- The European Central Bank has urged governments to focus on fiscal policy because the room for more monetary easing is limited.
- "It suggests that Germany is not going to grow at all in the second half of the year."
- The euro also slid versus the Swiss franc, losing 0.5pc to as low as 1.0857 francs.
LONDON: The euro fell on Monday after German flash purchasing managers' index survey data for September was weaker than expected, raising more fears about the health of the economy.
The survey showed that German private sector activity shrank for the first time in 6-1/2 years in September as a manufacturing recession deepened unexpectedly and growth in the service sector lost momentum.
"Manufacturing is even worse than it was during the (2013) sovereign debt crisis," said Michael Hewson, CMC Markets' analyst.
"It suggests that Germany is not going to grow at all in the second half of the year."
Business growth across the region has also stalled this month, missing forecasts, another PMI survey showed.
Increasing talk of fiscal stimulus in the euro zone raised bond yields in the region last week, but many analysts say it is not enough to boost the single currency in the context of concerns about global trade and slowdown fears.
Hewson added that the weakening euro suggested investors did not think Germany - the euro zone's biggest economy - was moving towards a significant fiscal package.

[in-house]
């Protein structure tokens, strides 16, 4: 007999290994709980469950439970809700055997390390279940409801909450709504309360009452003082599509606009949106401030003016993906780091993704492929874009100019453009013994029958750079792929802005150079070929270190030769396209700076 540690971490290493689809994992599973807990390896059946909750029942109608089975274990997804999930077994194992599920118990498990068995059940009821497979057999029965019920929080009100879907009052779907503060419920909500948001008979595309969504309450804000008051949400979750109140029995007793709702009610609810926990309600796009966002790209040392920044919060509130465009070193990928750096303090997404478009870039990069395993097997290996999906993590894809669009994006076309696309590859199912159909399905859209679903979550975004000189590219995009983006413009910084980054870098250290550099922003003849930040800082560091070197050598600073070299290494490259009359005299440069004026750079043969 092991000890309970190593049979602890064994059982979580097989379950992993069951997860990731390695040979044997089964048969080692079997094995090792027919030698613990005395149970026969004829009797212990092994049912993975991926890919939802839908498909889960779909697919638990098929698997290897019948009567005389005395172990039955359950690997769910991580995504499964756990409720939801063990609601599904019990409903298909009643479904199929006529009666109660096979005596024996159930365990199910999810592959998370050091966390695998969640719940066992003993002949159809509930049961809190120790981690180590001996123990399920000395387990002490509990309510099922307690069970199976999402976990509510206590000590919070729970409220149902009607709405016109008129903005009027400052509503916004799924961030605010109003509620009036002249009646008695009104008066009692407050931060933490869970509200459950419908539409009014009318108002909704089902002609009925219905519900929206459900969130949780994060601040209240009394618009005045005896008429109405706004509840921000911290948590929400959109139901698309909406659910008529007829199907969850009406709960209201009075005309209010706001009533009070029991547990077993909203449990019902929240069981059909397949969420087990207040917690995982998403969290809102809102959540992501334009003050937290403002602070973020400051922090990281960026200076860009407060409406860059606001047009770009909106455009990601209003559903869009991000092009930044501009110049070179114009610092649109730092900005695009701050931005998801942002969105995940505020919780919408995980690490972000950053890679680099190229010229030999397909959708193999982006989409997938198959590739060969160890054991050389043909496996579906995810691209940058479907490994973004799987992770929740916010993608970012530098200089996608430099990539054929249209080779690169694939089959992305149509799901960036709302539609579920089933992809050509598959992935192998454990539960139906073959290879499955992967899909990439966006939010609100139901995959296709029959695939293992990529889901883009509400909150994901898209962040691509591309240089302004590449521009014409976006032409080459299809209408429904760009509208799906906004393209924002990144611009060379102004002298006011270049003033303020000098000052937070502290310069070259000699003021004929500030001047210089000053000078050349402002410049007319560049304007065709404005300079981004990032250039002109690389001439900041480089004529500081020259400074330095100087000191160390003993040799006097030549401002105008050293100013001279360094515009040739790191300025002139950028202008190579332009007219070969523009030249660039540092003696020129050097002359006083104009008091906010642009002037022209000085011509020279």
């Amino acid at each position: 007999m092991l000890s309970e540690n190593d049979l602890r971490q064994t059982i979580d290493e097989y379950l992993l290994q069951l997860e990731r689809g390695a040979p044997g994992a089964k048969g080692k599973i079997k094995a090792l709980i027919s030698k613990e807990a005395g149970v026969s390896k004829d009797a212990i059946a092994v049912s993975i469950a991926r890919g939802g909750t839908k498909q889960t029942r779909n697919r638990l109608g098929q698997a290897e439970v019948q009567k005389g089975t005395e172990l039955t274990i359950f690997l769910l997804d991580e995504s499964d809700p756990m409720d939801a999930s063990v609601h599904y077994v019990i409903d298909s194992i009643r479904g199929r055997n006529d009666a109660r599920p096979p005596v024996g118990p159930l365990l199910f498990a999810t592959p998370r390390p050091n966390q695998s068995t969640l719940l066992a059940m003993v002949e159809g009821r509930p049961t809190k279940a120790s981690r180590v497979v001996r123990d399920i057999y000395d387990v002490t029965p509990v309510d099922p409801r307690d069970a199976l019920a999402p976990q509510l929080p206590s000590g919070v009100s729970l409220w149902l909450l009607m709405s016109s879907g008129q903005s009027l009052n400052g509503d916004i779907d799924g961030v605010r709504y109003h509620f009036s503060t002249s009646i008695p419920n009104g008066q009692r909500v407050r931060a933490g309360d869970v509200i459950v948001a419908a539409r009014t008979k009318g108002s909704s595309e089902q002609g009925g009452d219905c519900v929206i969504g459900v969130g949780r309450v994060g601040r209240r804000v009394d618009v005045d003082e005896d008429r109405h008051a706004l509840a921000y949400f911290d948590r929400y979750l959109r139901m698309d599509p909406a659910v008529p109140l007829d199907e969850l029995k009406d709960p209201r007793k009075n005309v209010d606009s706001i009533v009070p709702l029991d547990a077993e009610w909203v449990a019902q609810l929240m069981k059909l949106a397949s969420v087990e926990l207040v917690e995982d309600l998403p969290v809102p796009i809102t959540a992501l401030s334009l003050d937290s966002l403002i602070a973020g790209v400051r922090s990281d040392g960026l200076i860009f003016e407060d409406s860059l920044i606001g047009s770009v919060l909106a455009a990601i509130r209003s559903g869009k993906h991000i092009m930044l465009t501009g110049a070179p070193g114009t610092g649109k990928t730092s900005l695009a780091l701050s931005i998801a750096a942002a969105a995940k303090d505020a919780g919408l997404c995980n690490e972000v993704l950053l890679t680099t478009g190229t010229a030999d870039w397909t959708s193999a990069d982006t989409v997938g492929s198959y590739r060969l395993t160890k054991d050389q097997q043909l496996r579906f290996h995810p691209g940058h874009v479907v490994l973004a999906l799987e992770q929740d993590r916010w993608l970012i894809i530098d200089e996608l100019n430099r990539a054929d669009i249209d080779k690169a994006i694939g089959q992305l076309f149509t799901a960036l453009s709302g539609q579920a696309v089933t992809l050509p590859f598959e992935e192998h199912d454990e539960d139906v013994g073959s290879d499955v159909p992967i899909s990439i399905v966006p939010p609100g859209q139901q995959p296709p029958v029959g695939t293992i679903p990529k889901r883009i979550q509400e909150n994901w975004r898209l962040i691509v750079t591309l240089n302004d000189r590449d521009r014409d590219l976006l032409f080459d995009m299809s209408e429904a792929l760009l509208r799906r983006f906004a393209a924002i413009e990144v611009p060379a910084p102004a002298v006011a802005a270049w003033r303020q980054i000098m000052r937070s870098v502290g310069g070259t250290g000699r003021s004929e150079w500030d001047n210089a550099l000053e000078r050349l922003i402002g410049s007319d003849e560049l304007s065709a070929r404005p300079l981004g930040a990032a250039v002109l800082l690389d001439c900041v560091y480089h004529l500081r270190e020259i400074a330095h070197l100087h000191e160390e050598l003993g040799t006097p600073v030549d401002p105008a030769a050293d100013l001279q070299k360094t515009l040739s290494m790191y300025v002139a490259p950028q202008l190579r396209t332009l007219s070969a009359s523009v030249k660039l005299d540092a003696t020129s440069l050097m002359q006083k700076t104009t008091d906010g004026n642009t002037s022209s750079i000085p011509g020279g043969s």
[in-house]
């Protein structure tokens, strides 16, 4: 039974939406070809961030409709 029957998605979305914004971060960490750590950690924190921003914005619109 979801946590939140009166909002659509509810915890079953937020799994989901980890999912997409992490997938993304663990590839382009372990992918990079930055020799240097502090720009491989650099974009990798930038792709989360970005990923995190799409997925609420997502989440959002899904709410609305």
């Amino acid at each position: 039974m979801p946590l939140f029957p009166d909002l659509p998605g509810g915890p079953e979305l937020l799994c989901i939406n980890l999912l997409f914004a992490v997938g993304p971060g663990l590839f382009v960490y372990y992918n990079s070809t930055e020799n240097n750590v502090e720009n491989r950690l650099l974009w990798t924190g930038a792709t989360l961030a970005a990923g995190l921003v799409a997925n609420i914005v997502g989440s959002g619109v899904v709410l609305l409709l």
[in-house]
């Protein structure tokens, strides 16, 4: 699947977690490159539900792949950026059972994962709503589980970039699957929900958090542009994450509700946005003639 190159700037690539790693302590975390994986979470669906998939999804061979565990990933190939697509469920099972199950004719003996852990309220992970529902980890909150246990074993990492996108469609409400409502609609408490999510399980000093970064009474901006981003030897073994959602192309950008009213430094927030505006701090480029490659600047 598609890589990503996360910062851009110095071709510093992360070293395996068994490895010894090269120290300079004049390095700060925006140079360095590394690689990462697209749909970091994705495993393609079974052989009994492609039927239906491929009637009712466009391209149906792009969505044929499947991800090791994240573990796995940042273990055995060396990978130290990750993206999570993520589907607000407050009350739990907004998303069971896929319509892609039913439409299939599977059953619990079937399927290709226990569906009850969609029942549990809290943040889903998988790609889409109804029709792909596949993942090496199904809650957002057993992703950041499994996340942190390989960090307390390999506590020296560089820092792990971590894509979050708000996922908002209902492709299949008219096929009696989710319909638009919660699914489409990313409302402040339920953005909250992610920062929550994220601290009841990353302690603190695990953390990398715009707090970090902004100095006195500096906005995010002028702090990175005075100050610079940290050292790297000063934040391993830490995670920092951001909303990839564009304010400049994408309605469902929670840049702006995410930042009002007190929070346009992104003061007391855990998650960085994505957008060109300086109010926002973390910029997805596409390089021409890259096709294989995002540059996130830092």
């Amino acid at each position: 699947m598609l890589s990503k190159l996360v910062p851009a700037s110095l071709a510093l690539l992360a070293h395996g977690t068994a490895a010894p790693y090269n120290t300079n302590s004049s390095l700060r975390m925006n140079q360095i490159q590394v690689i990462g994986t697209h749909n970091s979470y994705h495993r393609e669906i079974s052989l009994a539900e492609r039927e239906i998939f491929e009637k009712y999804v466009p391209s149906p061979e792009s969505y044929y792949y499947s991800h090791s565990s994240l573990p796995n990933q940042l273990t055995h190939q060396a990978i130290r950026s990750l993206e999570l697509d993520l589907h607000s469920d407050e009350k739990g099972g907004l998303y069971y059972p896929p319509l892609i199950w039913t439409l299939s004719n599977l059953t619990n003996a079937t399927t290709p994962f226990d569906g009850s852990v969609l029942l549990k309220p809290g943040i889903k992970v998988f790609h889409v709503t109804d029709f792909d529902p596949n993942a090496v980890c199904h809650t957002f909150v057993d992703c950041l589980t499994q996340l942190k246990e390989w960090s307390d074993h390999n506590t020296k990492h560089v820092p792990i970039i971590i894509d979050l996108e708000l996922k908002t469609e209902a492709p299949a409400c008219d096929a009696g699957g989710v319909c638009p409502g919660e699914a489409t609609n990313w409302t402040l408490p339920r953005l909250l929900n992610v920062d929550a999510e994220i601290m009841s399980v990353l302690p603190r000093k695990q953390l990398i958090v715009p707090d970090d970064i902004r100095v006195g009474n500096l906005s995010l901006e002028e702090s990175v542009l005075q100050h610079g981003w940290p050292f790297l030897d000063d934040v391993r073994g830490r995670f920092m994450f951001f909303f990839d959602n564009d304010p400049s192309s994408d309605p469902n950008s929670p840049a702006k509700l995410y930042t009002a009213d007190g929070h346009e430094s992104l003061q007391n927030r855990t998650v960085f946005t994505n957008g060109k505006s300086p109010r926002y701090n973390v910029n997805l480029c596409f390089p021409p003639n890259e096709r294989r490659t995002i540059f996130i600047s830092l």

The European Central Bank has urged governments to focus on fiscal policy because the room for more monetary easing is limited.
The single currency, trading around $1.10 before the numbers were released, dropped 0.5pc to as low as $1.0966, its weakest since Sept. 12.
The euro also slid versus the Swiss franc, losing 0.5pc to as low as 1.0857 francs.
"The ECB is being ignored for now and hence prospects of any near-term shift in policy do not look particularly realistic," MUFG analysts said. "We see little upside scope for EUR/USD here."
The dollar was boosted by the euro's decline, and its index - which measures the greenback against a basket of currencies - was last up 0.2pc at 98.748.
The dollar has held up well in recent months as investors are attracted to its relatively high yield and the strength of the US economy.
Elsewhere, foreign exchange markets reflected fading optimism over a US-China trade deal.
Both China and the United States published positive statements after the latest talks, with the US Trade Representative's office describing the talks as "productive" and China's Commerce Ministry calling them "constructive". October's high-level talks remain on track.
But the safe-haven Japanese yen reversed its earlier losses and was last up 0.1pc at 107.41 as any optimism was overshadowed by worries about the health of the global economy.
China's offshore yuan dropped 0.1pc to 7.1237 yuan.
Sterling slipped 0.2pc to $1.2442 as British Prime Minister Boris Johnson cautioned that there would be no Brexit breakthrough at talks with European leaders in New York.